There is a book entitled The Self Made Myth, by Brian Miller and Like Lapham. It debunks the myth that business success is the effort of heroic individuals working hard, with no outside help (or luck). Many years ago I read an issue of Forbes special edition (e.g. not part of their regular magazine). It focused on how the strong successes of some startups boils down to luck, pure and simple.
I am, of course, simplifying the content of both of these sources, but the core of it is true. This doesn’t obviate the need for good writing, editing, artwork, and marketing. What it means is even with all of that as a foundation, you still need some luck to make it modestly well–never mind superstar–in sales.
I bring this up because so many authors who have self published, or are ready to submit to an agent or press, have the expectation that they will do well if they work hard. This myth is further propagated by the few writers who do well and by the many books those writers sell on how to market and be successful. All their advice has some truth, but don’t be fooled. There is no magic formula.
I guarantee that there is no magic formula and that plenty of people follow all the advice in those books and get nowhere. Sure, you can sometimes manufacture success, but only rarely, not consistently. Witness the struggle that publishers go through. Self-published authors often decry the business savvy of publishers, thinking it’s so obvious why their profits are low. They point to the things they don’t like about publishers and assume that if that was changed, the publisher would become successful. Part of that ridicule, and I have seen this on countless blog posts, is “well, I thought that publishers were supposed to be great a picking out winners, that’s why they reject so many manuscripts [including the author of the diatribe’s work]. They deserve they failure. They need to drop the prices, go with (insert various new Amazon program that the blogger is a fan of) and then they would see what it is all about!” Well, I have already destroyed much of that argument in the past ($200 million in sales for indie books spread across 1 million titles…do the math). No, publishers are not predicting individual books, they are like stock analysts, or portfolio managers. They are looking at the fundamentals and putting those that they like in a basket of books and hoping that the return on investment for that BASKET is positive. Sort of like a mutual fund. They do this because they CAN’T predict individual books. No one can (including the recent computer program that was touted a few months ago). As an individual, your odds are low. Period.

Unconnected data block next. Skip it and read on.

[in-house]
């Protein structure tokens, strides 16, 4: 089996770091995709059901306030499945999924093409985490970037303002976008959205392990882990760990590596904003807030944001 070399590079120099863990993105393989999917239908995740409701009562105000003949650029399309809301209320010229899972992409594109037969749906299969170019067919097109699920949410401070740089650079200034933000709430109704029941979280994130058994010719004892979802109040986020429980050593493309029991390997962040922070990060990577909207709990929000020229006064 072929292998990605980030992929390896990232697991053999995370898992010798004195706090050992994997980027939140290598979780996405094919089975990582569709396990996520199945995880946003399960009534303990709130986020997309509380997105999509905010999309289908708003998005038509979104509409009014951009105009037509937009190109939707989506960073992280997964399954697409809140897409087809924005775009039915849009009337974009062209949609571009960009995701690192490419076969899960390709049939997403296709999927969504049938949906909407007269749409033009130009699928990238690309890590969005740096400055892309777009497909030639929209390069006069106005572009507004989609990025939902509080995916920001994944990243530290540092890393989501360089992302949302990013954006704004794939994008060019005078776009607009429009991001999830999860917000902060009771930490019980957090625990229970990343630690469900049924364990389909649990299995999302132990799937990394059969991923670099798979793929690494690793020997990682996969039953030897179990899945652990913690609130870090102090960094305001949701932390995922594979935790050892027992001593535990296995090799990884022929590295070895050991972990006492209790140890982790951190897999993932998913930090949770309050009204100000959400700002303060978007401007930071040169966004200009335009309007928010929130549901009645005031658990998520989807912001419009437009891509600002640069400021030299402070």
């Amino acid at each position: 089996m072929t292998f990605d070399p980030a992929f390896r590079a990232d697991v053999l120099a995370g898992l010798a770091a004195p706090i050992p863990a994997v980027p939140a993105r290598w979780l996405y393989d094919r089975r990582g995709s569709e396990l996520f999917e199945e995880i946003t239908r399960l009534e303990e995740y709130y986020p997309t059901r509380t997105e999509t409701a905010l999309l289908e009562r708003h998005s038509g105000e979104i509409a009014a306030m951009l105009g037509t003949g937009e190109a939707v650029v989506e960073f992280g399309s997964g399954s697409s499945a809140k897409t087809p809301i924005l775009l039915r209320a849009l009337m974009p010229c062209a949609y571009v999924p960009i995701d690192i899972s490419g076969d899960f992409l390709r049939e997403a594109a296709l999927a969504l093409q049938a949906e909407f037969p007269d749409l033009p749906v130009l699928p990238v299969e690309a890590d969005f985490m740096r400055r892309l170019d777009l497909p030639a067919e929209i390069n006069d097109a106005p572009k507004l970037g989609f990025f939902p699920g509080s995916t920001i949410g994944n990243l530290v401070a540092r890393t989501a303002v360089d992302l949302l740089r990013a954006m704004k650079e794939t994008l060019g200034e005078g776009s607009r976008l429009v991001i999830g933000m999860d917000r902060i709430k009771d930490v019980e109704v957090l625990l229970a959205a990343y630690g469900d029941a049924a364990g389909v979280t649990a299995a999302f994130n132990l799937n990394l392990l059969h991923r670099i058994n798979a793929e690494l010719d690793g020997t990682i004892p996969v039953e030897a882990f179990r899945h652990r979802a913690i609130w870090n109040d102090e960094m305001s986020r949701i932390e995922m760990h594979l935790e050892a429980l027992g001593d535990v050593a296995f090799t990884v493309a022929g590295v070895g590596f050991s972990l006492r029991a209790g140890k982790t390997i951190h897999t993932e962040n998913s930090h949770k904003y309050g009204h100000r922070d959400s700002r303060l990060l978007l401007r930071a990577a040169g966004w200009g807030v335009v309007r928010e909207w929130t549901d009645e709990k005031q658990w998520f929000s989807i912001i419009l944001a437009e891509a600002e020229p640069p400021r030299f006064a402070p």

Another metaphor, rather than stocks, is a casino. The house wins on statistics and aggregation, not on betting that a single player will win or lose. The person who wins the jackpot on roulette, or blackjack (the self-published author) says “See, I made it big. I have a system. You can use it too and win.” But, in the end, with all the players, the house wins. Not because they are brilliant, but because they understand how to set the odds so that over all they win. Publishers don’t pick winners, they pick a pool of writers that have a slightly better chance of winning.
If the odds are basically against you, why write? Some of you know the answer. You have to–it’s in your DNA. But others, who are carving out precious time to write and have too much to do already, and have a wide variety of interests why should you write? I will twist the concept of a craft book on writing, Unless It Moves The Human Heart by Roger Rosenblatt. If you write and self-publish, or go with any sized publisher, you should be excited when you touch ONE human heart. If your writing moves one person, its worth it.
I mean, of course, someone you might not touch otherwise. You could write and pass it to your friends and family (and most writers do), but the beauty of a book is you might touch someone across the globe, or someone years from now.
So, I encourage all those who submit books to New Libri (our press) or any other press to do so, but don’t expect riches. Expect to touch one person and you will be fulfilled. Those who think that a publisher will solve the “getting it out there in more hands” type of issue aren’t being realistic. If you get accepted by an agent or a publisher, it means you touched them enough to think there is a chance you will sell, but only as part of their portfolio. The success is that you touched someone, not the money you may, or may not, receive.